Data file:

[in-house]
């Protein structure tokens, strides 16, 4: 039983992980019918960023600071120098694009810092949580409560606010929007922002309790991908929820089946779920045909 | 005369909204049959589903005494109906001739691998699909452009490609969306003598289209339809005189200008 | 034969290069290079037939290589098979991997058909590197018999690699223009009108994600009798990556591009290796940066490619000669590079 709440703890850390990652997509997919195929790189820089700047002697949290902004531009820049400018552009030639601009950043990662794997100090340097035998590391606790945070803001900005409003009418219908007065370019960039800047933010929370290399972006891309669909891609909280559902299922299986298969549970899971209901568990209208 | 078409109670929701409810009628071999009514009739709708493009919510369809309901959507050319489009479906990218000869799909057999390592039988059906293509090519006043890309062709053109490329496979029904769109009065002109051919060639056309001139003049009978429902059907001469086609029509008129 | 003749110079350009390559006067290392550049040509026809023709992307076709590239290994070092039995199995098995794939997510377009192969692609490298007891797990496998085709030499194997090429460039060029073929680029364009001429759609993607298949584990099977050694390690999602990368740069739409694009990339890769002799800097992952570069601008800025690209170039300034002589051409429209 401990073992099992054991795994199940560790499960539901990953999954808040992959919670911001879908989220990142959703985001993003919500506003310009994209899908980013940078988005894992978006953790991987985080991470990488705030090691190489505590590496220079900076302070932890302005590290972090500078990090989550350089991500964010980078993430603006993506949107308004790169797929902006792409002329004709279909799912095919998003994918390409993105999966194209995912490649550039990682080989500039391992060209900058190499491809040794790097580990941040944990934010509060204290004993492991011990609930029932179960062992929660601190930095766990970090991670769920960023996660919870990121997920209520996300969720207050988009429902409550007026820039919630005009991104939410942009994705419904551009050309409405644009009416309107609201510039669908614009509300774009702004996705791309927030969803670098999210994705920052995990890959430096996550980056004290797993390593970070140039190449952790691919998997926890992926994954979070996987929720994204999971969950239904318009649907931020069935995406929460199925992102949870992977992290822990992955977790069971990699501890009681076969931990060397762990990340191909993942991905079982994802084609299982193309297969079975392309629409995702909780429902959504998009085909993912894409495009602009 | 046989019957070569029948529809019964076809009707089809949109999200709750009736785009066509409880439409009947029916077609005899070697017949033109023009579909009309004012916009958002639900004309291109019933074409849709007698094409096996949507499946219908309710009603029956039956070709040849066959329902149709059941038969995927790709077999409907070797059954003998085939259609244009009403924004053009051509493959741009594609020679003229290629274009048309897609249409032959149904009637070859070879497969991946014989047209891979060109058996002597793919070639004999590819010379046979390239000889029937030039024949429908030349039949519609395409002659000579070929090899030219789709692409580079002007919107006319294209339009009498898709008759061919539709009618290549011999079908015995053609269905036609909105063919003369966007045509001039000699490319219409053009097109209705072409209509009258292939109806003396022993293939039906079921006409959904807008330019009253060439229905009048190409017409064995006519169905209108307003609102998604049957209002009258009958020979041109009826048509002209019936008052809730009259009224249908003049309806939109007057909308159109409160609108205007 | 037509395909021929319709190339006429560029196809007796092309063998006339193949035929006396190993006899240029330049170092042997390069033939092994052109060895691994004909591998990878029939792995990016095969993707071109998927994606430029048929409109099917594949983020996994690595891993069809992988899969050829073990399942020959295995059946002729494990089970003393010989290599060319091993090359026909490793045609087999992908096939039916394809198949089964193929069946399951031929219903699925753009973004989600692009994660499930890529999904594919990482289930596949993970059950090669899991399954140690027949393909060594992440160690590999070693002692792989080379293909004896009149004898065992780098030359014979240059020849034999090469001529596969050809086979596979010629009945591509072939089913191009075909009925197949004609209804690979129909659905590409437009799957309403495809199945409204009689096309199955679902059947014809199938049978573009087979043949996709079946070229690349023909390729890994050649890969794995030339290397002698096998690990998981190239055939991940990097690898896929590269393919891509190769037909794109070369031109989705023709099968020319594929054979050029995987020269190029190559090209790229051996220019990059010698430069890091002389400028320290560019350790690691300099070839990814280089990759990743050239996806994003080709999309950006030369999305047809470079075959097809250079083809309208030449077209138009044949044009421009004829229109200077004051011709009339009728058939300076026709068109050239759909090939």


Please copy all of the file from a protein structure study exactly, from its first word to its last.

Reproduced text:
[in-house]
């Protein structure tokens, strides 16, 4: 039983992980019918960023600071120098694009810092949580409560606010929007922002309790991908929820089946779920045909 | 005369909204049959589903005494109906001739691998699909452009490609969306003598289209339809005189200008 | 034969290069290079037939290589098979991997058909590197018999690699223009009108994600009798990556591009290796940066490619000669590079 709440703890850390990652997509997919195929790189820089700047002697949290902004531009820049400018552009030639601009950043990662794997100090340097035998590391606790945070803001900005409003009418219908007065370019960039800047933010929370290399972006891309669909891609909280559902299922299986298969549970899971209901568990209208 | 078409109670929701409810009628071999009514009739709708493009919510369809309901959507050319489009479906990218000869799909057999390592039988059906293509090519006043890309062709053109490329496979029904769109009065002109051919060639056309001139003049009978429902059907001469086609029509008129 | 003749110079350009390559006067290392550049040509026809023709992307076709590239290994070092039995199995098995794939997510377009192969692609490298007891797990496998085709030499194997090429460039060029073929680029364009001429759609993607298949584990099977050694390690999602990368740069739409694009990339890769002799800097992952570069601008800025690209170039300034002589051409429209 401990073992099992054991795994199940560790499960539901990953999954808040992959919670911001879908989220990142959703985001993003919500506003310009994209899908980013940078988005894992978006953790991987985080991470990488705030090691190489505590590496220079900076302070932890302005590290972090500078990090989550350089991500964010980078993430603006993506949107308004790169797929902006792409002329004709279909799912095919998003994918390409993105999966194209995912490649550039990682080989500039391992060209900058190499491809040794790097580990941040944990934010509060204290004993492991011990609930029932179960062992929660601190930095766990970090991670769920960023996660919870990121997920209520996300969720207050988009429902409550007026820039919630005009991104939410942009994705419904551009050309409405644009009416309107609201510039669908614009509300774009702004996705791309927030969803670098999210994705920052995990890959430096996550980056004290797993390593970070140039190449952790691919998997926890992926994954979070996987929720994204999971969950239904318009649907931020069935995406929460199925992102949870992977992290822990992955977790069971990699501890009681076969931990060397762990990340191909993942991905079982994802084609299982193309297969079975392309629409995702909780429902959504998009085909993912894409495009602009 | 046989019957070569029948529809019964076809009707089809949109999200709750009736785009066509409880439409009947029916077609005899070697017949033109023009579909009309004012916009958002639900004309291109019933074409849709007698094409096996949507499946219908309710009603029956039956070709040849066959329902149709059941038969995927790709077999409907070797059954003998085939259609244009009403924004053009051509493959741009594609020679003229290629274009048309897609249409032959149904009637070859070879497969991946014989047209891979060109058996002597793919070639004999590819010379046979390239000889029937030039024949429908030349039949519609395409002659000579070929090899030219789709692409580079002007919107006319294209339009009498898709008759061919539709009618290549011999079908015995053609269905036609909105063919003369966007045509001039000699490319219409053009097109209705072409209509009258292939109806003396022993293939039906079921006409959904807008330019009253060439229905009048190409017409064995006519169905209108307003609102998604049957209002009258009958020979041109009826048509002209019936008052809730009259009224249908003049309806939109007057909308159109409160609108205007 | 037509395909021929319709190339006429560029196809007796092309063998006339193949035929006396190993006899240029330049170092042997390069033939092994052109060895691994004909591998990878029939792995990016095969993707071109998927994606430029048929409109099917594949983020996994690595891993069809992988899969050829073990399942020959295995059946002729494990089970003393010989290599060319091993090359026909490793045609087999992908096939039916394809198949089964193929069946399951031929219903699925753009973004989600692009994660499930890529999904594919990482289930596949993970059950090669899991399954140690027949393909060594992440160690590999070693002692792989080379293909004896009149004898065992780098030359014979240059020849034999090469001529596969050809086979596979010629009945591509072939089913191009075909009925197949004609209804690979129909659905590409437009799957309403495809199945409204009689096309199955679902059947014809199938049978573009087979043949996709079946070229690349023909390729890994050649890969794995030339290397002698096998690990998981190239055939991940990097690898896929590269393919891509190769037909794109070369031109989705023709099968020319594929054979050029995987020269190029190559090209790229051996220019990059010698430069890091002389400028320290560019350790690691300099070839990814280089990759990743050239996806994003080709999309950006030369999305047809470079075959097809250079083809309208030449077209138009044949044009421009004829229109200077004051011709009339009728058939300076026709068109050239759909090939």